Day Six of the "Blogging from A-Z Challenge"!
is for Franklin, Tennessee
The town of Franklin might not ring a bell with you, but it was the site of one of the bloodiest battles during the Civil War. The Battle of Franklin happened at 4 pm on November 30, 1864. The Confederate army quietly sneaked in the darkness of the night and attacked the Federal army that was entrenched around the southern edge of Franklin. A mere five hours later, over 9,000 solders were killed, wounded, captured or missing, the majority being Confederate soldiers.
The Carnton Plantation was very near to the battlefield and was used as a Confederate hospital. It was built in 1826 by Randal McGavock, who had been the Mayor of Nashville at one time. Carnton was a prestigious plantation in the area. When Randal died, he left the house to his son, John. John married Carrie Elizabeth Winder and they had five children, three of whom died young.
|Carrie Elizabeth Winder|
|front of the home|
|back of the home|
courtesy of www.carnton.org
"A staff officer later wrote that 'the wounded, in hundreds, were brought to [the house] during the battle, and all the night after. And when the noble old house could hold no more, the yard was appropriated until the wounded and dead filled that....'"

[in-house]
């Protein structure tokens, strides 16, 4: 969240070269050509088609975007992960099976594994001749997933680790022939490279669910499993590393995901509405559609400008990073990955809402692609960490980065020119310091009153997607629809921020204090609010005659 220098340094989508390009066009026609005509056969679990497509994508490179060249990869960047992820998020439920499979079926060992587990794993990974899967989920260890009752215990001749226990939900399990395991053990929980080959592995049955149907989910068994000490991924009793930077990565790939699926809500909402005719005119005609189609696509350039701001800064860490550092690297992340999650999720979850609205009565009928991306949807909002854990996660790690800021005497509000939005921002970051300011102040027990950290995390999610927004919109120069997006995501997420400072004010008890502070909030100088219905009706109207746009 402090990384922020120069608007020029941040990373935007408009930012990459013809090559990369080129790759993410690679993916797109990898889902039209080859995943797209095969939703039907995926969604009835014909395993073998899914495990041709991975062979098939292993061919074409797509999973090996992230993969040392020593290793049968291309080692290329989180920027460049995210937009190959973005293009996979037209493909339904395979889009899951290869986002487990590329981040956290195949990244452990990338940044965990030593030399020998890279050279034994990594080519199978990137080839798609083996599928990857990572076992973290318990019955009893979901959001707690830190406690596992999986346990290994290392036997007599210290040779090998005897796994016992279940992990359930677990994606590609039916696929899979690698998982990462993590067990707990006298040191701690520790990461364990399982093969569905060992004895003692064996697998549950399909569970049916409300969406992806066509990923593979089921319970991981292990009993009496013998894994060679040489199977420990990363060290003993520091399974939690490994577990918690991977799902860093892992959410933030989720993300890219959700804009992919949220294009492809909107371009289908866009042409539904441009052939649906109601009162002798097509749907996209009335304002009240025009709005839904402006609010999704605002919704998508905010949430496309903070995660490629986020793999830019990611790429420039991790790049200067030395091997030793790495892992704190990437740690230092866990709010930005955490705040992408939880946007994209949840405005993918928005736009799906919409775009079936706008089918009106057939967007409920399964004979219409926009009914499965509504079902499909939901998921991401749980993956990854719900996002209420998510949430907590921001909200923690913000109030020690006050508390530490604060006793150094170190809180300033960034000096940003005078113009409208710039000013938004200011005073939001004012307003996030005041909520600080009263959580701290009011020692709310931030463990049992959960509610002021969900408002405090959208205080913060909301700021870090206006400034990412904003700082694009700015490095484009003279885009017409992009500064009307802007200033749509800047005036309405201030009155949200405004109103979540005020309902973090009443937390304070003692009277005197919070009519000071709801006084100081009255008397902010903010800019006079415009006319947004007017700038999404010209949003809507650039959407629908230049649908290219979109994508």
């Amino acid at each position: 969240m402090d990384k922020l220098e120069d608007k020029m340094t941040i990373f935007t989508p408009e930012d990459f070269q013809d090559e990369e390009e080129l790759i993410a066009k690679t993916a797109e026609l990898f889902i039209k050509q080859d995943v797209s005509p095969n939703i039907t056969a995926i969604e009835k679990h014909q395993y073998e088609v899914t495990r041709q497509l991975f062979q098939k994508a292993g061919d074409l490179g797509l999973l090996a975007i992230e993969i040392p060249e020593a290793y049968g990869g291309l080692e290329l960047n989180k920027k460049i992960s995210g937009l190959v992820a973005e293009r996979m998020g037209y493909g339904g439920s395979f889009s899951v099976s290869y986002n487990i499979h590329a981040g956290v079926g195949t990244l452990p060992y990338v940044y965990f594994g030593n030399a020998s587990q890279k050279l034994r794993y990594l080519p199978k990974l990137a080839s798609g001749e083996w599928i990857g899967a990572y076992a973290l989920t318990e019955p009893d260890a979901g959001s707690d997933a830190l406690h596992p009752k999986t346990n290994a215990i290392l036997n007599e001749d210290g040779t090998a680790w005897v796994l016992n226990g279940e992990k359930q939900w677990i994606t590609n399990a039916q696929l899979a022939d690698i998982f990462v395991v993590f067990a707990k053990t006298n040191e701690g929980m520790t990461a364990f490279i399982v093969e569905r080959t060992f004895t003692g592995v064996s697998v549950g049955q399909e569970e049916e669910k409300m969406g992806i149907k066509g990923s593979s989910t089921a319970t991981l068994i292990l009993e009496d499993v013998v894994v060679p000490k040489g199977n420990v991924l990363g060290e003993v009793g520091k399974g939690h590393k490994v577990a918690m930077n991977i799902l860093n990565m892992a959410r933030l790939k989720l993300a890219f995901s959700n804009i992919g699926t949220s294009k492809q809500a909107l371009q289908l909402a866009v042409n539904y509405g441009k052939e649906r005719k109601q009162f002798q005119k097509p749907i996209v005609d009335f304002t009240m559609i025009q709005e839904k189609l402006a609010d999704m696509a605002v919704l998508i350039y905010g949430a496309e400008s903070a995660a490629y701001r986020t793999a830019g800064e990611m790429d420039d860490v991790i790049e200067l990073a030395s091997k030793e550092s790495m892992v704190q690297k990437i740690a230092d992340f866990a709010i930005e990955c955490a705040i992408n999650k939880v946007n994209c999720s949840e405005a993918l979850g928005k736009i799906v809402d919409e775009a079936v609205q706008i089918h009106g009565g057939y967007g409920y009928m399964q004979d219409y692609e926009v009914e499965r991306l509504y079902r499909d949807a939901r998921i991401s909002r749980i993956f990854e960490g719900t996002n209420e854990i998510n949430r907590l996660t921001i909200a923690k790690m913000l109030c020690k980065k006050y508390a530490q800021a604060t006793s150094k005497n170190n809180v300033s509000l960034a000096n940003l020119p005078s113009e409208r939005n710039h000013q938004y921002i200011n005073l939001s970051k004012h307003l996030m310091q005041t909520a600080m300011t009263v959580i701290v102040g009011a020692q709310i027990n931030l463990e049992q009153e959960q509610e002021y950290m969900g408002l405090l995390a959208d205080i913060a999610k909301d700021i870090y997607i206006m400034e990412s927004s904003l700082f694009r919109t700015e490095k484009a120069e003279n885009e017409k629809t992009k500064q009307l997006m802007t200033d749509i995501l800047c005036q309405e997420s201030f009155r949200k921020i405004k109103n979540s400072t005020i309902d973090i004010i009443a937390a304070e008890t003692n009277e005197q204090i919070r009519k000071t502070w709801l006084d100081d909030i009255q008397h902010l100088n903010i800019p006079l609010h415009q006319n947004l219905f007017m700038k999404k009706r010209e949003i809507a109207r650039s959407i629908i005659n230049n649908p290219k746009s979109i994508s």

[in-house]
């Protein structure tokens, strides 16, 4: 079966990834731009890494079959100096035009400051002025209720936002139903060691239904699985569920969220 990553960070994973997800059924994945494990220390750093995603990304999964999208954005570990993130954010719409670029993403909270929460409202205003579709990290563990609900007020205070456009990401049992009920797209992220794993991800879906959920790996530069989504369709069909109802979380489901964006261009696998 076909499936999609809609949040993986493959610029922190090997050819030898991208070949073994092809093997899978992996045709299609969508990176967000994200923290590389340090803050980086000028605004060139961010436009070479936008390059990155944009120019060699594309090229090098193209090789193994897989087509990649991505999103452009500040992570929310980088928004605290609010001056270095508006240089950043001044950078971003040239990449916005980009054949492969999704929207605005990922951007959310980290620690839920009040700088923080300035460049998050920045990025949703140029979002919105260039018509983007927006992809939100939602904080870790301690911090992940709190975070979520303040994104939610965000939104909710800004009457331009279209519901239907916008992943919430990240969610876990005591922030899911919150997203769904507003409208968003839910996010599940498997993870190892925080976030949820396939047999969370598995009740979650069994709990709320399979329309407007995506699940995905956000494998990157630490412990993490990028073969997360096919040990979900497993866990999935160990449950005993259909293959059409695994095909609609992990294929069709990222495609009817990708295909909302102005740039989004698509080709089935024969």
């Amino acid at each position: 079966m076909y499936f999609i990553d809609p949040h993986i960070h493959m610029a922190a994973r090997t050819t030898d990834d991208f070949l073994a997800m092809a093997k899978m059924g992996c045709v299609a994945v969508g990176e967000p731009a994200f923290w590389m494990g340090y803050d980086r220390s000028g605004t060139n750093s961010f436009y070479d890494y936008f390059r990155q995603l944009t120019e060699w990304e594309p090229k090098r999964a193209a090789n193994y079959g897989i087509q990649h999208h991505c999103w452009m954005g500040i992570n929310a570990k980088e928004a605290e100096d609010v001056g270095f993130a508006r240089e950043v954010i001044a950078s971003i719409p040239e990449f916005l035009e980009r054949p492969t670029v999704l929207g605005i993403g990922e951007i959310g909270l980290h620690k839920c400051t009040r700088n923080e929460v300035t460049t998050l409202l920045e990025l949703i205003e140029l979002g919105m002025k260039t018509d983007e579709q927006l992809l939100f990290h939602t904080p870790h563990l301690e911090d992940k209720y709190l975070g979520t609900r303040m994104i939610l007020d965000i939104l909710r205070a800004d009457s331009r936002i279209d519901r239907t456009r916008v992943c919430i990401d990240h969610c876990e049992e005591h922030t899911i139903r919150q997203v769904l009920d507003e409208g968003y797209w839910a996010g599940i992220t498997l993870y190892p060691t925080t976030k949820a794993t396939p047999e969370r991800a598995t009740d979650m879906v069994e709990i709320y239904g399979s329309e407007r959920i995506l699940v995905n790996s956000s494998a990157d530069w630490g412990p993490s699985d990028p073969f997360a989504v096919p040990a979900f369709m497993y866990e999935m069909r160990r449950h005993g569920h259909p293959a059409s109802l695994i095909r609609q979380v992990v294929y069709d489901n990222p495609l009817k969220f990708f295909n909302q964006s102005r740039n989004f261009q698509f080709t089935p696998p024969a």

The dead soldiers were buried right on the battlefield. When the war ended, the Union soldiers were dug up and buried in the National Cemetery in Nashville. The Confederate soldiers were left in the field.
Carrie McGavock had grown close to the soldiers during their care and stay at her house. She did not want them to stay in the field with unmarked graves. So she and her husband decided to bring the boys back home and bury the soldiers (almost 1,500) on their land. In 1886 they designated two acres of land for a Confederate Cemetery, which is the largest privately owned military cemetery in the nation.
|House is seen off to the right.|
|Each state who fought in the battle is represented with a memorial stone;|
the number of dead listed.
For a tour of the house, watch this video.
Also, to read a fiction book based on this story, pick up "A Widow of the South" by Robert Hicks. I thought it was an excellent story.